Smoke Damage Glossary
Do you know the difference between wet and dry smoke? If you've suffered through a wildfire, you'll likely hear a lot of new words. We've put together a list of some of the common words you can expect to hear in conjunction with smoke damage claims.
Ash – Ashes are the powdery remnants of items burned in a fire. Ashes can be carried by the wind long distances. For example, ash from a fire dozens of miles away can coat your car, house, landscape, and more.
Dry Smoke – High-temperature, fast-burning fires tend to create dry smoke which tends to be easier to clean than its opposite, "wet" smoke.
Insurance Adjuster – Insurance adjusters are licensed professionals who estimate insurance losses.
Power Washing – Power washing is often used to clean up smoke, soot, and ashes after wildfires.
Pressurized Smoke – Smoke has different properties based on the gases, temperatures, and other conditions involved in a fire. Pressurized smoke is typically seen as temperatures rise. This type of smoke can get into small areas thanks to its pressurized nature.
Protein Smoke – Smoke from fires where meat or animals have been burned is called protein smoke. Protein smoke smells awful and is capable of penetrating small areas.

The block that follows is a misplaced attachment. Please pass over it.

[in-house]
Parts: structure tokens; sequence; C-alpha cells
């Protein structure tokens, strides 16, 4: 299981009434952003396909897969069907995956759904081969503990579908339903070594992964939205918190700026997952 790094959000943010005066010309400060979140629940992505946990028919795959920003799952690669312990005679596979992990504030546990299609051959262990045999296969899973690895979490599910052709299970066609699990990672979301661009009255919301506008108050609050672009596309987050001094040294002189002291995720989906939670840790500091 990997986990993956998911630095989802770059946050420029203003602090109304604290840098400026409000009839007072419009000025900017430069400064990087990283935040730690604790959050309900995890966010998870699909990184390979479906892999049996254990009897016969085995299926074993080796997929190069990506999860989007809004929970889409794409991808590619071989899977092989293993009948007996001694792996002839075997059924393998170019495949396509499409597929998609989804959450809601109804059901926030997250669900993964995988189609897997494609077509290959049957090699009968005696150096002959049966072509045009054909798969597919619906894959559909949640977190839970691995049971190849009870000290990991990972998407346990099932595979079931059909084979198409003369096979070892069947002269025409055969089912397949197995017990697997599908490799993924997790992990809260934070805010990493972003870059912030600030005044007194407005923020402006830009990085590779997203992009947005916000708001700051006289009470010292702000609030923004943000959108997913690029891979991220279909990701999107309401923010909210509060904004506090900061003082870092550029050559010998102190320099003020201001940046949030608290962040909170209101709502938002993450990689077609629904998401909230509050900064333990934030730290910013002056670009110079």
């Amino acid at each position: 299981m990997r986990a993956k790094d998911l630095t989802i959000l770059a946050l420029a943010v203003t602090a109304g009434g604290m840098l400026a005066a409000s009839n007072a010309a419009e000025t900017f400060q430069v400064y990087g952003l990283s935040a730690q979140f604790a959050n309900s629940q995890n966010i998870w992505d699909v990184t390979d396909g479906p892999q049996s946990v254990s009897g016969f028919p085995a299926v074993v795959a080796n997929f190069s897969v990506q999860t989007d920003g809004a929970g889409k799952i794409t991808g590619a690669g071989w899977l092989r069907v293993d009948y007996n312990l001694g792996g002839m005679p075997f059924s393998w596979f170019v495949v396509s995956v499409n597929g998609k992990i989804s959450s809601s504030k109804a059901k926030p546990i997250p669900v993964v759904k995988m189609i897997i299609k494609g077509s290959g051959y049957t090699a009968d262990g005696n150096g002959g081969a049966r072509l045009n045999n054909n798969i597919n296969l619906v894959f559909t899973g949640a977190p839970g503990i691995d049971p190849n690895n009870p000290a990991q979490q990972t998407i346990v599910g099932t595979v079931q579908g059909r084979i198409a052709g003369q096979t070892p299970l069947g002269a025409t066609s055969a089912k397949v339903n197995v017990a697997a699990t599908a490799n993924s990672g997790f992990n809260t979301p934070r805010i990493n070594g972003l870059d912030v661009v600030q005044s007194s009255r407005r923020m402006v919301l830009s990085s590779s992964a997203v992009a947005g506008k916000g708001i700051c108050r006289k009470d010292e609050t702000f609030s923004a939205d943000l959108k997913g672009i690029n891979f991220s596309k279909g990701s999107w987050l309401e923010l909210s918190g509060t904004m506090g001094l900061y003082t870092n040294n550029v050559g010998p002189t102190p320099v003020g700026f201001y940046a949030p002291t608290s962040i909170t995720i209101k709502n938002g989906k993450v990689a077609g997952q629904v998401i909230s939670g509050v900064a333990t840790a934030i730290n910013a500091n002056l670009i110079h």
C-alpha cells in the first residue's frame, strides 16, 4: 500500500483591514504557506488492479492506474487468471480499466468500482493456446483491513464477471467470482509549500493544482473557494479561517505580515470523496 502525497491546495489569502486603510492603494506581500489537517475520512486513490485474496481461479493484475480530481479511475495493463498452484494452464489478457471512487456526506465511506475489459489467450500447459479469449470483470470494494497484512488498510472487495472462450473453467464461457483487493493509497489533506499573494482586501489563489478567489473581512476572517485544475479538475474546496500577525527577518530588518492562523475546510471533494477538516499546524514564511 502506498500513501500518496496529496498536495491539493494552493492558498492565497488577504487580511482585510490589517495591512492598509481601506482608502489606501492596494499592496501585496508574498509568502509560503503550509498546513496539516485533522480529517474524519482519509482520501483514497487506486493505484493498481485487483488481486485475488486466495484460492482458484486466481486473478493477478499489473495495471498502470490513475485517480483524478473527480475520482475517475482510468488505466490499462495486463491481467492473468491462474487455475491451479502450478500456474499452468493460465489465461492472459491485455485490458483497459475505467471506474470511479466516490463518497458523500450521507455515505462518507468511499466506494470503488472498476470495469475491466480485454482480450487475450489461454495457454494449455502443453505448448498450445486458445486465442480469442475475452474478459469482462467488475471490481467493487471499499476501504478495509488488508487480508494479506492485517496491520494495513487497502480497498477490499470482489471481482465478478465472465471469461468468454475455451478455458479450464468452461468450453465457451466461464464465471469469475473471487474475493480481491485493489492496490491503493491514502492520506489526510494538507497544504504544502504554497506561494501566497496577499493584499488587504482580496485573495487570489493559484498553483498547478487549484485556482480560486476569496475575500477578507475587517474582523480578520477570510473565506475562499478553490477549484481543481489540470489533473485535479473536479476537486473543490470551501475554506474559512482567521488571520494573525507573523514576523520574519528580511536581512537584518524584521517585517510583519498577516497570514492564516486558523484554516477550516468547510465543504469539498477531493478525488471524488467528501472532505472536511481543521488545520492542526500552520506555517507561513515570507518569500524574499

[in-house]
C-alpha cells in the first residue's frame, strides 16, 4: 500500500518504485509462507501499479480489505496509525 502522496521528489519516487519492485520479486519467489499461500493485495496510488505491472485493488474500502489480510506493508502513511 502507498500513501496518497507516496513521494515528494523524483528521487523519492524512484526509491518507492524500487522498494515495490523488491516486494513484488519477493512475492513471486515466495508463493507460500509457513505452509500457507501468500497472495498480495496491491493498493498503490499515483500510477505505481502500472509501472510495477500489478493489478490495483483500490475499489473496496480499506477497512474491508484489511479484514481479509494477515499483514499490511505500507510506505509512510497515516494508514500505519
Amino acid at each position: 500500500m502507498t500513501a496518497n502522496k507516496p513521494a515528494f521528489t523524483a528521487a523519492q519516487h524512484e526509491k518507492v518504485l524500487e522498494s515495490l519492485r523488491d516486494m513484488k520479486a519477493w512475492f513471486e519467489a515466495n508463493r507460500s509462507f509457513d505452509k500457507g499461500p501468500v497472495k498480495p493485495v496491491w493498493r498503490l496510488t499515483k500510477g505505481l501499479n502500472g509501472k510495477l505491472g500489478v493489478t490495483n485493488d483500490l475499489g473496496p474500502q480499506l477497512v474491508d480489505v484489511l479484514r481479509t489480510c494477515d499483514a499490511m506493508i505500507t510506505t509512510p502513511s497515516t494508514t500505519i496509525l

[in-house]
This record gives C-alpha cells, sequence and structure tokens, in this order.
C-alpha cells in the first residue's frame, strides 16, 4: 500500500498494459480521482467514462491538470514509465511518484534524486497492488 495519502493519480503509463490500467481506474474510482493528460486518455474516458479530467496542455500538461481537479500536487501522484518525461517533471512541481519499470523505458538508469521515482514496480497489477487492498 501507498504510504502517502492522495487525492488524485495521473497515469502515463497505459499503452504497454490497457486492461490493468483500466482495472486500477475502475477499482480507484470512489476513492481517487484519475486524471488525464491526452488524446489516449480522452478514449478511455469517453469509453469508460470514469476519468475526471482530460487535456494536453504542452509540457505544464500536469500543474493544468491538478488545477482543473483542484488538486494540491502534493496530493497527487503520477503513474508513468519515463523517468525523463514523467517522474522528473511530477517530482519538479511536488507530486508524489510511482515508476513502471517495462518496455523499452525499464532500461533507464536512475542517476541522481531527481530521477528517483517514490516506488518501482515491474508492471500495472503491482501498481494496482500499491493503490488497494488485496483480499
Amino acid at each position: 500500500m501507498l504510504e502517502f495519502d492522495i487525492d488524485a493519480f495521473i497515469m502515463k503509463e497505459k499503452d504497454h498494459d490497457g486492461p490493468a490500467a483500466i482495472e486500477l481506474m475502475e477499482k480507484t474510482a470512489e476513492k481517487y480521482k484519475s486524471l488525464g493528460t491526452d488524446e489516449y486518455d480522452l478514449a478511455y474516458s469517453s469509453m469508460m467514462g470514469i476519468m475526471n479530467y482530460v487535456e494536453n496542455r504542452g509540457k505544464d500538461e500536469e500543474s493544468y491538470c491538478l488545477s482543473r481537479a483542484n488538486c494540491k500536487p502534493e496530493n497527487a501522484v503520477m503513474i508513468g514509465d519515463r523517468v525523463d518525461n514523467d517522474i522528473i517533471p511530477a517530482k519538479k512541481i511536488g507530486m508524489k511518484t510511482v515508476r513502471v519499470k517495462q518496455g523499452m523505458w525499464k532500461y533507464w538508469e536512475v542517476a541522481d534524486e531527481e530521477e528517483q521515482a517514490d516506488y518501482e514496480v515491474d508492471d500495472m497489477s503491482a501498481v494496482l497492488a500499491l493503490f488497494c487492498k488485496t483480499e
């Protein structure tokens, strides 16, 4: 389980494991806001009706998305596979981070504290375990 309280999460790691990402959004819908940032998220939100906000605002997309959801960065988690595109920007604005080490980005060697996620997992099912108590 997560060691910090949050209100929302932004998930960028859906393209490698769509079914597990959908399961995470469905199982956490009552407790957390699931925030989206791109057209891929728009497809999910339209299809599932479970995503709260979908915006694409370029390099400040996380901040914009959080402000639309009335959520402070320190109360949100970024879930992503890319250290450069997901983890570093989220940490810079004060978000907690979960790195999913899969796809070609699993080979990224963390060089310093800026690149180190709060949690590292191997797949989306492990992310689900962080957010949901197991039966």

Public Insurance Adjuster – Like traditional insurance adjusters, public insurance adjusters are licensed professionals who estimate insurance losses. However, public adjusters work for individual policyholders rather than insurance companies.
Puff Back – Puff back is a term used to describe malfunctioning and clogged furnaces that puff out smoke or soot.
Smoke Damage – Smoke can cause extensive damage. Soot, ash, and oily residues are obvious forms of smoke damage. In addition, strong smoke odors can infiltrate furnishings, building materials, clothing, insulation, ductwork, and more.
Smoke Damage Claim – Smoke damage claims are a type of insurance claim, typically filed under a homeowners or business insurance policy.
Soot – Fires involving the incomplete combustion of fuels leaves behind fine particles and residue known as soot. Soot can be tar-like, powdery, or oily depending on the type of fuels burned.
Wet Smoke – Slow-burning, smoldering fires create "wet" smoke, a hard-to-clean, hard-to-deodorize type of smoke.